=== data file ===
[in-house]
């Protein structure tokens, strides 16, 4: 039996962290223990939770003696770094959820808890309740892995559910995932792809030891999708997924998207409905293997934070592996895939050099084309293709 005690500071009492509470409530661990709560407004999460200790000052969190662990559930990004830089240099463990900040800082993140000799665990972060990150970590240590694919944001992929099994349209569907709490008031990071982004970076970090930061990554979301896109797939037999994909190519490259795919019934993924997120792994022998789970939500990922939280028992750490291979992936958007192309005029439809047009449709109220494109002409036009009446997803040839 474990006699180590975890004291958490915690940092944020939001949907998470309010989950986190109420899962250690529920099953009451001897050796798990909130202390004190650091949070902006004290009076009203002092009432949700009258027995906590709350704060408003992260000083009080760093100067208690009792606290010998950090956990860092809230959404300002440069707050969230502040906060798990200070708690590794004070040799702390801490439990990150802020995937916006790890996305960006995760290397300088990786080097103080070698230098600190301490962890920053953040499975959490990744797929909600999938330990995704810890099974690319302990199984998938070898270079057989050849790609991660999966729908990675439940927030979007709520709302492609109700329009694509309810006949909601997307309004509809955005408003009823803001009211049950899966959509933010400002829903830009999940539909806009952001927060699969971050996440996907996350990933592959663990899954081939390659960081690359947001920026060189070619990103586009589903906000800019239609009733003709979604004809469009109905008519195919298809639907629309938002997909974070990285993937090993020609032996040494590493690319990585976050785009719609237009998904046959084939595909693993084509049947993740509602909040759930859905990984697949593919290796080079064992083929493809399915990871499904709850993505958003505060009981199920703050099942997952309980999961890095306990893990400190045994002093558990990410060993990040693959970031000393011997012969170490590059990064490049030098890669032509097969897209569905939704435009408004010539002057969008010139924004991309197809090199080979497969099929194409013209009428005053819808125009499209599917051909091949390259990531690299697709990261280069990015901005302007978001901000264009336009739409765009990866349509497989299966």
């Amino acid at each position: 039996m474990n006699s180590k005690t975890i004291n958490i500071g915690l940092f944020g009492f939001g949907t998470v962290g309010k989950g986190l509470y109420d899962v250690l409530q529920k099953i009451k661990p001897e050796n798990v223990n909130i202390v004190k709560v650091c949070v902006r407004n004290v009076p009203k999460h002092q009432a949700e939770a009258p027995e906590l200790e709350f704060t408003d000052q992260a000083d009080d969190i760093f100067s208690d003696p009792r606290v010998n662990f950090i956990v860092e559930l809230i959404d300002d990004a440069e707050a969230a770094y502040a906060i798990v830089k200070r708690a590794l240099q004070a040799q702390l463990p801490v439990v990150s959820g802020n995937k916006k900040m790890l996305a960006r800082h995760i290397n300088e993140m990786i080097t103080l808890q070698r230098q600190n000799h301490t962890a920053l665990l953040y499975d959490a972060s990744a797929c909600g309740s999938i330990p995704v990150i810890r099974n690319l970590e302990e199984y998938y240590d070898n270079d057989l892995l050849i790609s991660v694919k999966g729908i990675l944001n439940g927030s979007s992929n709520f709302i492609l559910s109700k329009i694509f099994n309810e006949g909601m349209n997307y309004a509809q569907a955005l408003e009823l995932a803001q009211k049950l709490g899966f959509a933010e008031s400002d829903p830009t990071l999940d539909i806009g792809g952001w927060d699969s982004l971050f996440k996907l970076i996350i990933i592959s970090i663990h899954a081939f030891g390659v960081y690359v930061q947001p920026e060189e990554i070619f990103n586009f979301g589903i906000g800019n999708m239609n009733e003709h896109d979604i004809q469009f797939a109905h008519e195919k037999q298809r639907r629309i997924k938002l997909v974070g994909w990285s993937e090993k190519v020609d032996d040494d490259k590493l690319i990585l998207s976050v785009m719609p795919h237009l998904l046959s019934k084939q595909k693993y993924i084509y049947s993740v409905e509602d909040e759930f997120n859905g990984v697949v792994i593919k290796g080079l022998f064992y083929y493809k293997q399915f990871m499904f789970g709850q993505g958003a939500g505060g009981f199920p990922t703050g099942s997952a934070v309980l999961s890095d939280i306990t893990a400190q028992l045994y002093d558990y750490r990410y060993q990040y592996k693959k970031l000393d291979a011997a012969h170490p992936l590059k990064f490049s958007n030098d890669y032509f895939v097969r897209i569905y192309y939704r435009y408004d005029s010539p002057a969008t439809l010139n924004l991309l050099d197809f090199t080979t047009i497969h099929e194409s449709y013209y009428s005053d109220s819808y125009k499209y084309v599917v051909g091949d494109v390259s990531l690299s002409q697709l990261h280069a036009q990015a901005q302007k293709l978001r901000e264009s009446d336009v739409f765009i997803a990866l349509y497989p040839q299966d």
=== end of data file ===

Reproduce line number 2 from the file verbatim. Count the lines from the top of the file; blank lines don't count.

């Protein structure tokens, strides 16, 4: 039996962290223990939770003696770094959820808890309740892995559910995932792809030891999708997924998207409905293997934070592996895939050099084309293709 005690500071009492509470409530661990709560407004999460200790000052969190662990559930990004830089240099463990900040800082993140000799665990972060990150970590240590694919944001992929099994349209569907709490008031990071982004970076970090930061990554979301896109797939037999994909190519490259795919019934993924997120792994022998789970939500990922939280028992750490291979992936958007192309005029439809047009449709109220494109002409036009009446997803040839 474990006699180590975890004291958490915690940092944020939001949907998470309010989950986190109420899962250690529920099953009451001897050796798990909130202390004190650091949070902006004290009076009203002092009432949700009258027995906590709350704060408003992260000083009080760093100067208690009792606290010998950090956990860092809230959404300002440069707050969230502040906060798990200070708690590794004070040799702390801490439990990150802020995937916006790890996305960006995760290397300088990786080097103080070698230098600190301490962890920053953040499975959490990744797929909600999938330990995704810890099974690319302990199984998938070898270079057989050849790609991660999966729908990675439940927030979007709520709302492609109700329009694509309810006949909601997307309004509809955005408003009823803001009211049950899966959509933010400002829903830009999940539909806009952001927060699969971050996440996907996350990933592959663990899954081939390659960081690359947001920026060189070619990103586009589903906000800019239609009733003709979604004809469009109905008519195919298809639907629309938002997909974070990285993937090993020609032996040494590493690319990585976050785009719609237009998904046959084939595909693993084509049947993740509602909040759930859905990984697949593919290796080079064992083929493809399915990871499904709850993505958003505060009981199920703050099942997952309980999961890095306990893990400190045994002093558990990410060993990040693959970031000393011997012969170490590059990064490049030098890669032509097969897209569905939704435009408004010539002057969008010139924004991309197809090199080979497969099929194409013209009428005053819808125009499209599917051909091949390259990531690299697709990261280069990015901005302007978001901000264009336009739409765009990866349509497989299966």